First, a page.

By Rep. Paul Anderson
Several new laws took effect with the calendar turning to the month of August. That can happen several times a year, typically in January, or July, and many of those new laws don't have a huge impact on the lives of most Minnesotans. However, that's not the case this time as recreational marijuana use has now become legal in our state. The law was pushed through by the DFL majority, and it leaves many questions unanswered at the same time it takes effect.
To me, the biggest one looking for an answer is where it can be smoked. The law lists several areas where it will now be legal, but the caveat is that it cannot be done in the presence of minors. That's a grey area, which means it's up to local jurisdictions to pass ordinances prohibiting its use in public areas where young people may be. We already have rules in place saying where cigarettes cannot be smoked in public, and it would seem logical to ban the use of marijuana in those same areas.
With the exception of tribal ground, cannabis will not be available for sale over-the-counter in Minnesota for many months, probably well into the year 2025. With possession now being legal, that means the black market will flourish for the next year and a half, with no competition from legal shops set up to sell it. And when that does happen, the state will be imposing a 10-percent tax on each sale, in addition to the sales tax, which will add another layer of cost to the final cost. The sales tax rate in Greater Minnesota is currently 6.875 percent, but in the metro area it was increased this past session by the Legislature another full percentage point to help fund transit and housing. That probably means black market purchases will remain cheaper than those made legally, and that the legalization of cannabis will not make the black market go away.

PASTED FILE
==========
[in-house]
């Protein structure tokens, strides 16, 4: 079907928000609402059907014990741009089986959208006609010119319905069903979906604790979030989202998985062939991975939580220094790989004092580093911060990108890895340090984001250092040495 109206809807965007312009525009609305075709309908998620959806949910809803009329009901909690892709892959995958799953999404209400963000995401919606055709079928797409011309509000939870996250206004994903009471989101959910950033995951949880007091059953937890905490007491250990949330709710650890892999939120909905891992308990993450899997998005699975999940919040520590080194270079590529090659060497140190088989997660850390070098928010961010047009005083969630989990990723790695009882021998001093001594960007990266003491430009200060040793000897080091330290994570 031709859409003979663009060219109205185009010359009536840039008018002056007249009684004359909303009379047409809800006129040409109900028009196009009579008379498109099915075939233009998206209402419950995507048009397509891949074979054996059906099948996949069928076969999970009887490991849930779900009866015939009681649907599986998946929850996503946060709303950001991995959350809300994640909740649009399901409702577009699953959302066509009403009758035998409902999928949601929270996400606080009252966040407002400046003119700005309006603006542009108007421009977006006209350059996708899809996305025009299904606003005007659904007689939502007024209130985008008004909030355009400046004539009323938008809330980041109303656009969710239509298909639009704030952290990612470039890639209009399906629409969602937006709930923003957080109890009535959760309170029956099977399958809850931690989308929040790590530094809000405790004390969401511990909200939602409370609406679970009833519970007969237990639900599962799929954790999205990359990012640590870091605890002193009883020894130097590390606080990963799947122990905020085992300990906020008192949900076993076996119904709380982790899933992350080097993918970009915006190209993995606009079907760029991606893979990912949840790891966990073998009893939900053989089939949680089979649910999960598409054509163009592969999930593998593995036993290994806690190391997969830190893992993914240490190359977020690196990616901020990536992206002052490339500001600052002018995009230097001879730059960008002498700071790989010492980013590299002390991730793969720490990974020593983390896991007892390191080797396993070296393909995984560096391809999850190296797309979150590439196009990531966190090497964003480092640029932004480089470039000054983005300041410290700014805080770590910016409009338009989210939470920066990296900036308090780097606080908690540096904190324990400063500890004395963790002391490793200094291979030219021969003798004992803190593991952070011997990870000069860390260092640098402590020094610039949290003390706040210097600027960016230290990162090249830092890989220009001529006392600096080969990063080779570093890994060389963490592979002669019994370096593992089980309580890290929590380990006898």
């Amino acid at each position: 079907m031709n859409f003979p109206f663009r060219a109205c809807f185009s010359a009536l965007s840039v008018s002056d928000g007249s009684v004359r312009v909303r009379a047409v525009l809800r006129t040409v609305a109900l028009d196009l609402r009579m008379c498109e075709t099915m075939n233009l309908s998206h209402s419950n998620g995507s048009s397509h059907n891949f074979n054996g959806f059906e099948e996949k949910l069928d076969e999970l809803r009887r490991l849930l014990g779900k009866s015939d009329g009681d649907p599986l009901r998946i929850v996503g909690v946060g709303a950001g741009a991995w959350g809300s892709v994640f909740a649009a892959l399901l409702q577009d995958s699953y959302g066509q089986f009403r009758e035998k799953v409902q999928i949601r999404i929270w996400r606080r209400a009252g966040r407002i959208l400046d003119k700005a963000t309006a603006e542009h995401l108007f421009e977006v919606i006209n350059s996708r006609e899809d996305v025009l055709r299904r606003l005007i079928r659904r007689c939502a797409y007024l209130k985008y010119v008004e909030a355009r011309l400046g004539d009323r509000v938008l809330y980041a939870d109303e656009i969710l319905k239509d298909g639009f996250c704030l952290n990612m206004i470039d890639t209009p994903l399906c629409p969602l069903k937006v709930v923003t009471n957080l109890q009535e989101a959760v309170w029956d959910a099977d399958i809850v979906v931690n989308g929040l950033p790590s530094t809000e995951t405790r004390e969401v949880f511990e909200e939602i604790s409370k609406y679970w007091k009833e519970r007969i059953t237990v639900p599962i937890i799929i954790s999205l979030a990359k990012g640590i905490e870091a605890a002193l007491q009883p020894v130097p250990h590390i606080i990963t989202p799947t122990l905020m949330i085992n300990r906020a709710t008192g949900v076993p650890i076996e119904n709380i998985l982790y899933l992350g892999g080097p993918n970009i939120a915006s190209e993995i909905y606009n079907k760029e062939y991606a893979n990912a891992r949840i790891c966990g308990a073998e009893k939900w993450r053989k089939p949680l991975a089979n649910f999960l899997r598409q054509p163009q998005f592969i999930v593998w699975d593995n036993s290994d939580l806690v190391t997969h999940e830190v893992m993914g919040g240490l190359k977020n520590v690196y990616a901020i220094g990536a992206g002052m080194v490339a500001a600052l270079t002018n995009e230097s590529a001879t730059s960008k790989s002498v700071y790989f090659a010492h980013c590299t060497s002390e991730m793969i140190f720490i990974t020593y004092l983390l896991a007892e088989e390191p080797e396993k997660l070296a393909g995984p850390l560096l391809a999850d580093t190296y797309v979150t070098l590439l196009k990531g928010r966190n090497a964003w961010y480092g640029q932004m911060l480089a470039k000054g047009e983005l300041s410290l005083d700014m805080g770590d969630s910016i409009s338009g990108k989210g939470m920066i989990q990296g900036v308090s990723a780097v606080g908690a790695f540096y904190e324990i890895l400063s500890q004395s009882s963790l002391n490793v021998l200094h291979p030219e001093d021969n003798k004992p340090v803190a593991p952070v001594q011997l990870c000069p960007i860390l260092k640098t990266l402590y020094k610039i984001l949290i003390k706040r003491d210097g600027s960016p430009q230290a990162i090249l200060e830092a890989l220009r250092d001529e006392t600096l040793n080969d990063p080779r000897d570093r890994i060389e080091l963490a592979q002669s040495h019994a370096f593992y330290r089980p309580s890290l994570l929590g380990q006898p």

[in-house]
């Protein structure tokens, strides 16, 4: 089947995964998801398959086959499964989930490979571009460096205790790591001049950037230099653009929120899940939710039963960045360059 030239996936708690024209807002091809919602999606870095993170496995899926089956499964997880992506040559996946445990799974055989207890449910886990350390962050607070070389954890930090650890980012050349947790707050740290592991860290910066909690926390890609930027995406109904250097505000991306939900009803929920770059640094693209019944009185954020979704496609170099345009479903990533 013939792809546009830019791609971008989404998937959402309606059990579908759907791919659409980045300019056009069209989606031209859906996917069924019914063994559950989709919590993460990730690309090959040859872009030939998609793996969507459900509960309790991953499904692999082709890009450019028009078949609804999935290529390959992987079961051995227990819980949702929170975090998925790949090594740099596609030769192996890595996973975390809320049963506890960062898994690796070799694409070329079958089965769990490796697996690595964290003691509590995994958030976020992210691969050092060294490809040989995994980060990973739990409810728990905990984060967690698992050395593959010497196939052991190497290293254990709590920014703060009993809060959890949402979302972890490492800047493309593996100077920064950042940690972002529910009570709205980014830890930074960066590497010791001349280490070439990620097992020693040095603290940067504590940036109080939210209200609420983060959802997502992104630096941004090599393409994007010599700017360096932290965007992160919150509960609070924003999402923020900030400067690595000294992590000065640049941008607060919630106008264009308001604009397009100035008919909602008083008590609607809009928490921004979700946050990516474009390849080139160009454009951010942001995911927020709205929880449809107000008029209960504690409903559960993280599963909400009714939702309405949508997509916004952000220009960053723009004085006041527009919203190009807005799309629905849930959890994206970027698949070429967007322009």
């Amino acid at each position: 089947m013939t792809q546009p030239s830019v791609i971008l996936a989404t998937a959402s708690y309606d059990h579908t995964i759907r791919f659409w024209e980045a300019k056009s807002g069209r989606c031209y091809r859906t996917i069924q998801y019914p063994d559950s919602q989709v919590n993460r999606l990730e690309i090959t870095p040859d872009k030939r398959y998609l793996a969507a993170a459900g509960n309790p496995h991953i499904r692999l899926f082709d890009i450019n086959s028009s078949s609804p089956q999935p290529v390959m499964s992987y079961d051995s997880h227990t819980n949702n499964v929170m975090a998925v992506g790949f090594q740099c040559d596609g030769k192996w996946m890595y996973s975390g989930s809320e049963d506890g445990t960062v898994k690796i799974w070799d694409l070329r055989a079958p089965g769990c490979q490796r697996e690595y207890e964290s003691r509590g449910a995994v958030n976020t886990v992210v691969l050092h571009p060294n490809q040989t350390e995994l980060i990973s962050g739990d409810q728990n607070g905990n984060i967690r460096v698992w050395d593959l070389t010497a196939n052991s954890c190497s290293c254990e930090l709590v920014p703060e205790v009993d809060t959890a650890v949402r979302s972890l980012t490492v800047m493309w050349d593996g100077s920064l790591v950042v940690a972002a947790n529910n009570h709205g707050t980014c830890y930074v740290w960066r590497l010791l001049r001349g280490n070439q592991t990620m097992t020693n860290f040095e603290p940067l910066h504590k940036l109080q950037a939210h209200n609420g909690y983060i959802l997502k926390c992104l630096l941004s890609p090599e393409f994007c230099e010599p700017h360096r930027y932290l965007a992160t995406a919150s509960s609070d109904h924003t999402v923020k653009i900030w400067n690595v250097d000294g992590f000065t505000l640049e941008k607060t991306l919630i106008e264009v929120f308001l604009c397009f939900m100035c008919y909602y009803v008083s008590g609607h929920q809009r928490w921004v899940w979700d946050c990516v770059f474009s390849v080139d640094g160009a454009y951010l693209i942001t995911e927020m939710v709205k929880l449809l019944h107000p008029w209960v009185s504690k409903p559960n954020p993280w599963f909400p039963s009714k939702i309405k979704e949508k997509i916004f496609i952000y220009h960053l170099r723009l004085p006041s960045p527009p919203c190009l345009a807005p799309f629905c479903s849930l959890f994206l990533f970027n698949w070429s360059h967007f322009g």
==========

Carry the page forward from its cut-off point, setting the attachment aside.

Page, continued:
Employers are now grappling with how to change their policy manuals in regard to cannabis use. Marijuana can stay in a person's system at detectable levels for weeks after using it. After that long a time, it may not be enough to impair one's ability to drive, for example, but it's still going to register on a drug test. So, how do we deal with that in terms of allowing some level of THC but not enough to cause impairment? And then add in the situation where drivers with CDL licenses have a zero tolerance, along with those who serve in public safety or transport children, and more decisions need to be made.
Although the legislation makes clear that marijuana consumption by minors will still be illegal, it takes away any punishment for its use. That leads many to believe that, in effect, we made it legal for those under the age of 19 to use it. There was a rush to decriminalize cannabis use for all minor offenses, but we also took away any penalty for young people who use it.
Minnesota now joins the list of states that have legalized recreational use. Other states who did this earlier, such as Colorado, served as the experiment on how to do this in the best way possible. One aspect of the Colorado law gave counties the ability to opt out of the legalization. Minnesota chose not to do this, but did give local governments the power to regulate where it could be used. That will take place over the upcoming months as cities enact their own rules to keep second-hand smoke away from those who don't want it.